As automotive manufacturers make the transition to electric propulsion, the challenges they face from compressed development timescales, ever tightening regulatory limits and technology churn, mean they must adapt very quickly to change. Automotive Manufacturing Solutions spoke to Patrick Matthews, ABB Robotics head of powertrain for their OEM automotive division, on how ABB’s approach can help support OEMs through the transition process while retaining the ability to accommodate changes in production requirements


ABBs EV-manufacturing solution at BJEV

The entire industry is focussed on the transition to EV. What are the main difficulties to overcome for an existing manufacturer?

In our experience the main challenge is being able to scale up from just a few thousand to much bigger numbers - 250,000 or 300,000 units per year. EV production up until now has seen relatively low numbers, yet for this technology to become mainstream, scale needs to be achieved with low costs, good productivity and consistently high-quality manufacture.

The integration of EV production into existing assembly sites can also present challenges. Most manufacturers are trying to retain common facilities such as paint or body shop in order to minimise capital spend, so optimising the integration is very important - otherwise the all-important scale up won’t be achieved.

Do any of the manufacturing changes ‘back-flush’ into vehicles with ICE powertrains?

Absolutely they do. To cut costs and reduce vehicle weight, auto makers are taking innovative approaches to the whole vehicle, such as increasing the use of cast components, reducing pressing and welding operations. We are finding automation is reaching into new areas, such as final assembly and trim or the body painting process – ABB is developing PixelPaint for waste-free automated painting requiring no masking. Often these changes reduce the process footprint, freeing space for other purposes. And of course, in nearly all cases these innovations apply equally to both EV and ICE powered vehicles.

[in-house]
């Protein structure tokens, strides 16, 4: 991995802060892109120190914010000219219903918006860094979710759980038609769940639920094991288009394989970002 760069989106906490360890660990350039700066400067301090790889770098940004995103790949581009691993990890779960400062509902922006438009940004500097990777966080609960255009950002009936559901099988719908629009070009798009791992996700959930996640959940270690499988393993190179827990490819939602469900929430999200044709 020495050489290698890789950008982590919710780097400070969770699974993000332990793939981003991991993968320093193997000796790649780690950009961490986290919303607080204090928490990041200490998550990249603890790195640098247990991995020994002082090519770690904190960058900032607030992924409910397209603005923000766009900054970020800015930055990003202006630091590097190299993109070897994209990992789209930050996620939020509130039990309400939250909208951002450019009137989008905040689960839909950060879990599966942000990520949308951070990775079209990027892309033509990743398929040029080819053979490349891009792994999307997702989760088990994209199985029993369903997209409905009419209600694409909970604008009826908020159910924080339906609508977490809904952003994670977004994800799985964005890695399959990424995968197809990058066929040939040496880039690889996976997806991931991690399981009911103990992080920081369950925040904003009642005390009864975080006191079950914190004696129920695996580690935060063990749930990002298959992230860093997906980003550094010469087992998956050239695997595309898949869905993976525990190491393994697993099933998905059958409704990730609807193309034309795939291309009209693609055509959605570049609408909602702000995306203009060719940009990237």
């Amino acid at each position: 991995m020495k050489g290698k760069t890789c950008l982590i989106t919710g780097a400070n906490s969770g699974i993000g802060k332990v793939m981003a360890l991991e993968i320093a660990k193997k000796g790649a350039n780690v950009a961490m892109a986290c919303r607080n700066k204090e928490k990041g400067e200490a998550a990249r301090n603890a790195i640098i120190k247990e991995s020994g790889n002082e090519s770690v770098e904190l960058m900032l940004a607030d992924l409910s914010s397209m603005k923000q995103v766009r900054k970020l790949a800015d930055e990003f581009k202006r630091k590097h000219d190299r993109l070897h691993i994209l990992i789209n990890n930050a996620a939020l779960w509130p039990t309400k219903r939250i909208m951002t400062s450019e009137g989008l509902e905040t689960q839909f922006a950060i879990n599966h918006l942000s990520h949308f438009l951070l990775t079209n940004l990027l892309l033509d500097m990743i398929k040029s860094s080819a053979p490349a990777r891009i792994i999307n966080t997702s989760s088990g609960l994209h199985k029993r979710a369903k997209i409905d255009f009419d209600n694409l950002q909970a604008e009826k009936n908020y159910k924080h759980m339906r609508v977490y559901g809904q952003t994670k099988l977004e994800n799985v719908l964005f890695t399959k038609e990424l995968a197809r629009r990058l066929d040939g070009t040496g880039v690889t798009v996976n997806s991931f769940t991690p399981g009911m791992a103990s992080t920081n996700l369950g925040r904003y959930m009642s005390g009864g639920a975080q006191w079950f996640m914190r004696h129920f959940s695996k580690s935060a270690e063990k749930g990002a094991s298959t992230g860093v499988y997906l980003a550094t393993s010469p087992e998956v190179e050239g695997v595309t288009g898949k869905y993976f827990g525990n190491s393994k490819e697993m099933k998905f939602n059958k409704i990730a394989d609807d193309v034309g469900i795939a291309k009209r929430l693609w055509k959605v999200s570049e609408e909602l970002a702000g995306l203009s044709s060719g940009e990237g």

Green field or brown field – which is the better way to start EV production?

Green field sites allow a clean slate approach, but at some considerable cost. ABB’s estimates are that traditional automakers will move from c.5% EV production to 30% globally by 2030, so since we believe that traditional auto makers will dominate in the future passenger car market, brown field sites will most likely take on the largest share of EV manufacturing.

Either way, for quite a while we believe we’ll see EV and ICE-equipped vehicles being made side-by-side or even on the same lines in facilities which will retain the flexibility to adjust output. As green field sites specifically designed from the ground up for EV manufacture start to emerge, the layouts, feeds and supply networks into the lines can be optimised for the size and weight of EV components, and EVs will be manufactured on dedicated lines.

How do OEMs ensure their facilities are future-proofed against changes in automotive technology?

We believe the key is to start small and scale up when ready. Real agility means a manufacturer will be able to accommodate changes in volume and product/technology mix, as well as changes in operations and sequence, as new propulsion technologies emerge that affect the design of the vehicle.

This degree of flexibility is unlikely to come from conventional ‘long line’ assembly lines, which are badly disrupted by such changes and offer little scope for re-design without significant down-time. The industry is seeking ‘zero loss’ re-tools, whereby a line can be re-tooled for a model change without any loss of production. But designing-in speed and flexibility often means paying a little bit more now as an investment for the future. While 5 years ago this might not have been possible, now we are seeing manufacturers taking this decision in order to retain a competitive advantage in the future.

Can this level of flexibility be built into an efficient manufacturing facility?